Slonina’s played just 720 minutes, so it’s a small sample size. But thus far he looks every bit the elite prospect folks around the Fire (and U.S. Soccer) have billed him as whenever asked. And the underlying numbers thus far agree.
Can I still be disappointed that they traded Djordje and never bothered to sign Gutman? Or that they have repeatedly let good-to-elite domestic players like Matt Polster, Dax McCarty and CJ Sapong walk over the past half-decade? It’s unconscionable.
If we’re not going to accept that as this season’s disappointment – and let’s not, since those are more wide-ranging, ongoing disappointments – let’s point a finger at the DPs. Gaston Gimenez is a d-mid who needs another d-mid next to him to do the dirty work he can’t (or won’t), while young Ignacio Aliseda has all of 5g/3a in 2700 minutes across two years. He’s actually played less in 2021 than he did in 2020, and his contract was not structured in a way to knock him down off a DP slot and onto U22 Initiative status (like, say, Dru Yearwood’s was with the Red Bulls).
Gimenez and Aliseda have both been busts.
Meanwhile, poor Robert Beric, who did yeoman’s work with his hold-up play in 2020 and finished among the league’s leading goalscorers, has gone ice cold in front of goal. I have, at times, felt genuine anguish for that man.
Anyway, it’s hard to be anything other than very poor when none of your DPs deliver even average productivity.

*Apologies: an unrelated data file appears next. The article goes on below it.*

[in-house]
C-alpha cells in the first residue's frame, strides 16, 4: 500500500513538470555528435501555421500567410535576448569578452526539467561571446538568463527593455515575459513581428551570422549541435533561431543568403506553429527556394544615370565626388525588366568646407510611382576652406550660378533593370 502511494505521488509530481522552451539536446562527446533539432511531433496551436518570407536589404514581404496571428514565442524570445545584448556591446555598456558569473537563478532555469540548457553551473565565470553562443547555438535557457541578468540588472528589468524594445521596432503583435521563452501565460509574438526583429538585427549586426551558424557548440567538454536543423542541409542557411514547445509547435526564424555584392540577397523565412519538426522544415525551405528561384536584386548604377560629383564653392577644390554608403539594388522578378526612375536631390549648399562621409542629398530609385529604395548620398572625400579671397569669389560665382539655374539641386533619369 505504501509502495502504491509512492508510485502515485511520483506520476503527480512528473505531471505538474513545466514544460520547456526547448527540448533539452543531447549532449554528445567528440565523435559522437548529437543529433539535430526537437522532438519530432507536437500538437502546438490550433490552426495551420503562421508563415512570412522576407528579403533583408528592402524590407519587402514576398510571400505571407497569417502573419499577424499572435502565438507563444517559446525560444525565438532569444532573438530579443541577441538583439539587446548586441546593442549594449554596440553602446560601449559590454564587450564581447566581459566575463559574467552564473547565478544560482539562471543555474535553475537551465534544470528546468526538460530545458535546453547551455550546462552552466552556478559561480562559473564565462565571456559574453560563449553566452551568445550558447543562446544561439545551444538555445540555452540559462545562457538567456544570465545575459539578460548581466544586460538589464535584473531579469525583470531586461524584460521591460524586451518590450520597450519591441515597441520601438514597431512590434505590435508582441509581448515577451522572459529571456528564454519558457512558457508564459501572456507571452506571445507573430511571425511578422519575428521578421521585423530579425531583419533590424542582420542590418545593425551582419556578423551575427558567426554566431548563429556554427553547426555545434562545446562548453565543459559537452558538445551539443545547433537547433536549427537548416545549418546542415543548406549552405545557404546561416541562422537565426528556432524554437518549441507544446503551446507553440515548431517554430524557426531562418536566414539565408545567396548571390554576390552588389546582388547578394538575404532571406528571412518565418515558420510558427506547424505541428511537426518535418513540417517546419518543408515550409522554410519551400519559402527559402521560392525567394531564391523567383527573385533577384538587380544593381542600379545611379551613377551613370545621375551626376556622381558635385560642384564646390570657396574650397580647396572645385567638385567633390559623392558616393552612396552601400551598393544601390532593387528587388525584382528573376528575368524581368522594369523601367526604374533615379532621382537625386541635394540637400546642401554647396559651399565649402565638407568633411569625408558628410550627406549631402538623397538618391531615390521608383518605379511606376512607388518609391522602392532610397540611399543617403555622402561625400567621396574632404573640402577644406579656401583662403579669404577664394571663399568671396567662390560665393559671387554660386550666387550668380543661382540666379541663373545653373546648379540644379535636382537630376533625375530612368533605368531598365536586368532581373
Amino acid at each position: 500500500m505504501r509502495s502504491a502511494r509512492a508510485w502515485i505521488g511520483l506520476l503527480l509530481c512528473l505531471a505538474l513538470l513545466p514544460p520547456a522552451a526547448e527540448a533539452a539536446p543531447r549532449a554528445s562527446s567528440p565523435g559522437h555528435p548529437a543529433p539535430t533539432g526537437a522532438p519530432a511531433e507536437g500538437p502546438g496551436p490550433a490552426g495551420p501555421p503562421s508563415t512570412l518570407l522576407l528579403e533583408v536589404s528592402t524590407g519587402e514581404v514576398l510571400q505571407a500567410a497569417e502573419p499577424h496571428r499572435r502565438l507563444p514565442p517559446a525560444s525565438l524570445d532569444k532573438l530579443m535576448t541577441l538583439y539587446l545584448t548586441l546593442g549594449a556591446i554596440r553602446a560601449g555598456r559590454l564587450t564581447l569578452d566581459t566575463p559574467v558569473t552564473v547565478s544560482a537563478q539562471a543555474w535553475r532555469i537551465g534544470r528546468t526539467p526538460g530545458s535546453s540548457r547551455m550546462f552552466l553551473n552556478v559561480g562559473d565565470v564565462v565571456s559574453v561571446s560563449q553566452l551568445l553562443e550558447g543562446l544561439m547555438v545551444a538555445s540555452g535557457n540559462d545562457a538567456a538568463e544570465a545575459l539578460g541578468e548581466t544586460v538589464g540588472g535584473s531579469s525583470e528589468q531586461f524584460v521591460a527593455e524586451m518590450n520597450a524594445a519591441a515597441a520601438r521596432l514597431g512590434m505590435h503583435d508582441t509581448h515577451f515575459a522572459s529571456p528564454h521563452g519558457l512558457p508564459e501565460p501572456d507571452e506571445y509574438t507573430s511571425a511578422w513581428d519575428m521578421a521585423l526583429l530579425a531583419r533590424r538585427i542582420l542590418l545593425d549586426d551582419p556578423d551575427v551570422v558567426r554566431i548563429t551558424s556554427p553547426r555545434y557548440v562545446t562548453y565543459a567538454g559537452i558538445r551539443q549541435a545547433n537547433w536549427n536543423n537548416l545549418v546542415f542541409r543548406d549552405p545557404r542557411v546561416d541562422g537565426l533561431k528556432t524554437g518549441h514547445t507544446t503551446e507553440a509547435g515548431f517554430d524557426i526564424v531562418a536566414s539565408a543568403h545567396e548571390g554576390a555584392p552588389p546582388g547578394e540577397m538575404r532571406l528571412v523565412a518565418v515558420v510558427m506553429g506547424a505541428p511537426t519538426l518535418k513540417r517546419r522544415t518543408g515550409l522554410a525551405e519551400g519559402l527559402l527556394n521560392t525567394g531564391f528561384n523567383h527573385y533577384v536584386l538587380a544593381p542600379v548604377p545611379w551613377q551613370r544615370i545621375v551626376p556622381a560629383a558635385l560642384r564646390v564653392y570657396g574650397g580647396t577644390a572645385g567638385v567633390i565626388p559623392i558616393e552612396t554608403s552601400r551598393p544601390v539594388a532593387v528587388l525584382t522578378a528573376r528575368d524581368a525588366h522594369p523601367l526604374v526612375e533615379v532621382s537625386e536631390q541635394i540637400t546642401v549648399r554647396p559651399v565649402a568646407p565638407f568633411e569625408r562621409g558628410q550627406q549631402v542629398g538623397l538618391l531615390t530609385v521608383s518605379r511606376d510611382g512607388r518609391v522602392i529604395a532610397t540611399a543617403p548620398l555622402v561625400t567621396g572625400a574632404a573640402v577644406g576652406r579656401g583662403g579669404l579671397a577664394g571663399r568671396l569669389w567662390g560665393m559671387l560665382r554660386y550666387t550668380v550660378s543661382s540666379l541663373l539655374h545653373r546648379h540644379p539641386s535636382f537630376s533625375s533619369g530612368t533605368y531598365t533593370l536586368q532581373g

Five Players to Build Upon:
- Slonina (GK): There will be rough patches. Whoever’s coaching the Fire next year has to have patience enough to let the kid play through them.
- Pineda (CB): He has learned the position on the fly despite the veterans underachieving around him and in spite of the upheaval brought by two years of a pandemic. I don’t think he’s a future Best XI guy, but he certainly has the makings of a long-term starter.
- Federico Navarro (DM): The sample size is small, as Navarro only arrived in September, and has played fewer minutes than Slonina. But I like what I’ve seen from the 21-year-old Argentine, who was brought over via the U22 Initiative.
- Carlos Teran (CB): He is raw – his reads are slow and his angles need a lot of work. But Teran checks a lot of boxes physically and, seemingly, as a competitor, plus his passing is better than most realize. A good coach should relish the chance to work with a young defender with these baseline traits.
- Boris Sekulic (RB): Quietly the best player on the team this year, maybe? Sekulic is just a very good two-way fullback who’s in his prime. No reason for the Fire not to keep him.
There are lots, but as with many of the other teams down around this part of the table, job No. 1 is to make sure they find the right long-term successor to Wicky. If this comes hand-in-hand with Heitz (who, it seems, is going to get a third year) being more clear-eyed about the value of domestic players as well, that’d be pretty great.
But if they continue to be 0-for-3 on DPs that really won’t matter all that much. Will Beric and Gimenez be back? I don’t know for sure – Beric seems gone, and I wouldn’t count on Gimenez, but can’t rule it out. Will Aliseda be bought down? Can he even be bought down? Again, that’s not clear, though it seems like the answer is no. And that doesn’t even touch on the status of Alvaro Medran, the Spanish playmaker who has actually been quite good, but probably not DP level, and seems to want to come back only on a DP contract.
Things are tough, man. I’m not sure I see a clear path up the standings right away.